Gran Chaco

Gran Chaco is an extensive lowland plain found in central South America. This land is also called Chaco Plain. The size of Gran Chaco is estimated to be 647, 500 square kilometers. It is not densely populated and is divided among Argentina, Bolivia, and Paraguay. According to records, this place is where the hottest temperatures in the southern continent were observed. As you go east, the weather becomes increasingly humid and on the opposite west side, the weather becomes increasingly dry.

The place has a section called Chaco Boreal divided between Paraguay and Bolivia as it is found in the north of Pilcomayo River and the west of Paraguay River. Gran Chaco is usually dry, forming swamps in the rainy season. It has a dense forest rich with quebracho trees where tannin is extracted and serves as the primary source of livelihood there. Cattle ranching has also been a source of income and this mainly caused the deforestation in the area, especially near the side of Paraguay. Along the south of Pilcomayo River and north of the Bermejo River, the Chaco Central lies. It is also rich with quebracho trees and cotton plants. Meanwhile, below the Bermejo River lies Chaco Austral. The inhabited part of Gran Chaco is located along its eastern part.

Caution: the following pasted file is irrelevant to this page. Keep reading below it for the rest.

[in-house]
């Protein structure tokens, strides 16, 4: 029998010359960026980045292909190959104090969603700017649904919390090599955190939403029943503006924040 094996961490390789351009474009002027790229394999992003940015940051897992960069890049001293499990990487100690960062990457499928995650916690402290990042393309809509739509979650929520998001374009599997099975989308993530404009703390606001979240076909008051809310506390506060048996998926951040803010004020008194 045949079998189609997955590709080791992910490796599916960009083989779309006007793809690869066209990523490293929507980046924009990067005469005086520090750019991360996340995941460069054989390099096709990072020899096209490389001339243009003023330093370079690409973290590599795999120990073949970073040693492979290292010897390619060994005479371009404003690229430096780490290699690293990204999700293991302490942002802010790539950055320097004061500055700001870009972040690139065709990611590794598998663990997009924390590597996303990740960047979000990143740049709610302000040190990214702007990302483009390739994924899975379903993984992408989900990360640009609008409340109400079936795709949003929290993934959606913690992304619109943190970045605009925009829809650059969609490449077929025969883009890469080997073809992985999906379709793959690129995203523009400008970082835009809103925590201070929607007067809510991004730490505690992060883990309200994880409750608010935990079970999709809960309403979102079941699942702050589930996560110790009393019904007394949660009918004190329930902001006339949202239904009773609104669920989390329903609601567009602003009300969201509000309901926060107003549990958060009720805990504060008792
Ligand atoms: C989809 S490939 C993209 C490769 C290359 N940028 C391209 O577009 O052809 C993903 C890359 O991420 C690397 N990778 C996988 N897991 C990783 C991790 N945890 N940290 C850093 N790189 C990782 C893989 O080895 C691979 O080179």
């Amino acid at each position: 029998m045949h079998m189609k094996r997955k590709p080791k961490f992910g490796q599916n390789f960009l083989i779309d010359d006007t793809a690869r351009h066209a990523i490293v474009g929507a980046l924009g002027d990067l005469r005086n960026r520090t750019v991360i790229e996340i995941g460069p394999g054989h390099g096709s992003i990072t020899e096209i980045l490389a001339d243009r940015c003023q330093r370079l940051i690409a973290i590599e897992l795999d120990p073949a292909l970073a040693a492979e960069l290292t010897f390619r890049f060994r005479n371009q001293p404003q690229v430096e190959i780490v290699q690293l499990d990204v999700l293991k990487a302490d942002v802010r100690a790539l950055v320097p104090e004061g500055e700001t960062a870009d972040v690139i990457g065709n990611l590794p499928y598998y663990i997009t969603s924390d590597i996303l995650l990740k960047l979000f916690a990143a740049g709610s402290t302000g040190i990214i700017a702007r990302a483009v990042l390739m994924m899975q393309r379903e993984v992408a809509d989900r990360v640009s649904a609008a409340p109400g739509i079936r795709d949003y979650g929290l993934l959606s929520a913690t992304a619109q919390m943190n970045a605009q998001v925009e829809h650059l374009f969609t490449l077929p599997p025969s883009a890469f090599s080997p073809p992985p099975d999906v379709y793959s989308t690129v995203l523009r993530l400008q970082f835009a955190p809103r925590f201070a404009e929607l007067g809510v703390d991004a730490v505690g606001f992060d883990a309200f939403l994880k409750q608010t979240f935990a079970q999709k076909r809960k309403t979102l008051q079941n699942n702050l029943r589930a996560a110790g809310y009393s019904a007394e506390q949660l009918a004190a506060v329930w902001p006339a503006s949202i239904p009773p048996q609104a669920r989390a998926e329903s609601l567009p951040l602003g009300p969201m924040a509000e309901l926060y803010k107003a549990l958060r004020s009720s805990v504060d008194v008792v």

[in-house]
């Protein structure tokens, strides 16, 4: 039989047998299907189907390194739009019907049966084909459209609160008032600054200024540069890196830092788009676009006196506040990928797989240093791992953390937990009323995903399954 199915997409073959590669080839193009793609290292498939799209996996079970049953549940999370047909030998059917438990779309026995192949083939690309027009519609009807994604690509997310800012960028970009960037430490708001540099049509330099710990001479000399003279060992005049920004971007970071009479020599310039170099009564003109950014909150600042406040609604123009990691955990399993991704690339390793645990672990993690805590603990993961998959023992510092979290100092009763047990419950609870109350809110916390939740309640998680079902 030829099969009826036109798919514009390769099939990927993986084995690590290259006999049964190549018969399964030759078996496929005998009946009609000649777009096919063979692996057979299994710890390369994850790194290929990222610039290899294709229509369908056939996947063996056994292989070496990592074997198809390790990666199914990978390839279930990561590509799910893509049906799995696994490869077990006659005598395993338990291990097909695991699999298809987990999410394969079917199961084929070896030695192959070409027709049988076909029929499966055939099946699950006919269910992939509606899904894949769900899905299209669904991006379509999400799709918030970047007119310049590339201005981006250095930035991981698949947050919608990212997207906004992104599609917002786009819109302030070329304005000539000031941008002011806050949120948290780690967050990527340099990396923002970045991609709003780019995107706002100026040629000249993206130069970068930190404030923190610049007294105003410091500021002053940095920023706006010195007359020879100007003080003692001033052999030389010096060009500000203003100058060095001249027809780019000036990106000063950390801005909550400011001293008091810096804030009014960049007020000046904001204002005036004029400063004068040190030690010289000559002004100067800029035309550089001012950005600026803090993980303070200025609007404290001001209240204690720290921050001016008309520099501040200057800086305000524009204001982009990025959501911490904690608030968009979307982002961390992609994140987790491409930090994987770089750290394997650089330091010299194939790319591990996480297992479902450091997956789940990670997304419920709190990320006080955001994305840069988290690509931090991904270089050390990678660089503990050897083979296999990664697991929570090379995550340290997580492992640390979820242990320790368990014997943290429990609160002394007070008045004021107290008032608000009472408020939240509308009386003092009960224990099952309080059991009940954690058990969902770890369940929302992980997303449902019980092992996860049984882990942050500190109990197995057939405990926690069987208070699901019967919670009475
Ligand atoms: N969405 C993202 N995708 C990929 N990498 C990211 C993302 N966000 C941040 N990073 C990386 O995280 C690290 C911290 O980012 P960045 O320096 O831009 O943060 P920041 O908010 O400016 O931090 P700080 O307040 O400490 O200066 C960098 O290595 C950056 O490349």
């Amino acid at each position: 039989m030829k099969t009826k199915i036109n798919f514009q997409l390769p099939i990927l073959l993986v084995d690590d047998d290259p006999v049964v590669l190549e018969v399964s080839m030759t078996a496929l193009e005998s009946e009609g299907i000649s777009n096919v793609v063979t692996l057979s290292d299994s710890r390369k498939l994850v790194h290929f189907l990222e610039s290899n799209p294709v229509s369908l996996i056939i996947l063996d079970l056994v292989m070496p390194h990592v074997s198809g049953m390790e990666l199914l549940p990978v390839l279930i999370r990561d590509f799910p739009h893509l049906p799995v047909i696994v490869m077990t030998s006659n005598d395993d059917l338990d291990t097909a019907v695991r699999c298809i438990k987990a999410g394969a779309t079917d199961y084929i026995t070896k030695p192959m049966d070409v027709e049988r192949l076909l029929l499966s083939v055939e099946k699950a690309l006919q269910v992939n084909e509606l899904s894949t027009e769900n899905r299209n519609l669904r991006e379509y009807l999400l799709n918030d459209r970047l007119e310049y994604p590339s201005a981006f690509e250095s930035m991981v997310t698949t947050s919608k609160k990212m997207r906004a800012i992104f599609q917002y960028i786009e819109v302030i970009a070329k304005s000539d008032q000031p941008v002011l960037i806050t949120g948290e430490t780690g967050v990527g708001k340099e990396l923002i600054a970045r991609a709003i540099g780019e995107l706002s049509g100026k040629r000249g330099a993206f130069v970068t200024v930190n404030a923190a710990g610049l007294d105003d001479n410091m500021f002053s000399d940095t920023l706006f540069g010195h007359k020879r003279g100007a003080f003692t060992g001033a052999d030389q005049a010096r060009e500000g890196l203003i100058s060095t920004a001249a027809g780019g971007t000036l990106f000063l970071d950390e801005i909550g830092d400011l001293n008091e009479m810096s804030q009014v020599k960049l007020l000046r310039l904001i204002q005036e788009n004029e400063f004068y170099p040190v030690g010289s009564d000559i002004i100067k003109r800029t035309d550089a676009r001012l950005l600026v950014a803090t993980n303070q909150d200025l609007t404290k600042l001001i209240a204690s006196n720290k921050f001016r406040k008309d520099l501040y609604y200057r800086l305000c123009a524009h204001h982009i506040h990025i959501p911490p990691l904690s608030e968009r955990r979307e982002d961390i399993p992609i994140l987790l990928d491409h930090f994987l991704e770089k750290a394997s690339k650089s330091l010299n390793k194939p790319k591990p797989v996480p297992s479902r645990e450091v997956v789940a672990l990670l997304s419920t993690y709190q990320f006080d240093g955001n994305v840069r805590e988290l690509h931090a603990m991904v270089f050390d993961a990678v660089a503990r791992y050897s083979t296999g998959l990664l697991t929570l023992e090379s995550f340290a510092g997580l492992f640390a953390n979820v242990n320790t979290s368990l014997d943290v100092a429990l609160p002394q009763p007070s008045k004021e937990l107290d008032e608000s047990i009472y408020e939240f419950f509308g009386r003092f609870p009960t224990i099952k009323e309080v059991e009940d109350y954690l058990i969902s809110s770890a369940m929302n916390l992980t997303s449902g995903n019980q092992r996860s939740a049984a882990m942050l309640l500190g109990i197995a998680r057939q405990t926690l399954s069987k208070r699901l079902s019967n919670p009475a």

It is said that the productive parts of Gran Chaco lies along Bermejo, Paraguay, and the Pilcomayo River. Aside from tannin, timber is also a main source of livelihood. Also, wood from the palo alto may be a source of guaiac, which is an oil used for making soap. Down in the lower part of Gran Chavo, Paraguayans have learned how to cultivate mate. Generally, Gran Chavo soil is very fertile, sandy alluvial, and high in phosphorous. This makes it suitable for agriculture. On a negative note, the weather in Gran Chaco makes the soil prone to erosion due to a six-month dry season and frequent dust storms.

This piece of land has usually been involved in territorial disputes through the years. Between 1932-1935, the Chaco War commenced upon the3 discovery of Chaco Boreal’s barren section which had oil deposits. It was located at the foot of the Bolivian Andres and the war existed between Bolivia and Paraguay. This is not the first time this plain has been involved in a conflict. Conflicts have been arising since 1810. In the beginning, Gran Chaco was originally a part of Bolivia but they only saw this land as a wasteland. Paraguayans soon settled there and even their soldiers drove away the native settlers.

This allowed Paraguayan economy to boom upon the discovery of quebracho gathering and cattle raising in the place. The conflict further deepened as Bolivia attempted to transport the oil they have extracted using the Paraguay River but then, Paraguay refused. With this, almost a hundred were killed and the war only stopped when both parties were too tired to fight. Finally, in 1938, Paraguay and Bolivia signed a treaty. Three fourths of Chaco Boreal was given to Paraguay, Bolivia was granted access to Paraguay River and Puerto Casado railway, and a Bolivian port was set to be constructed.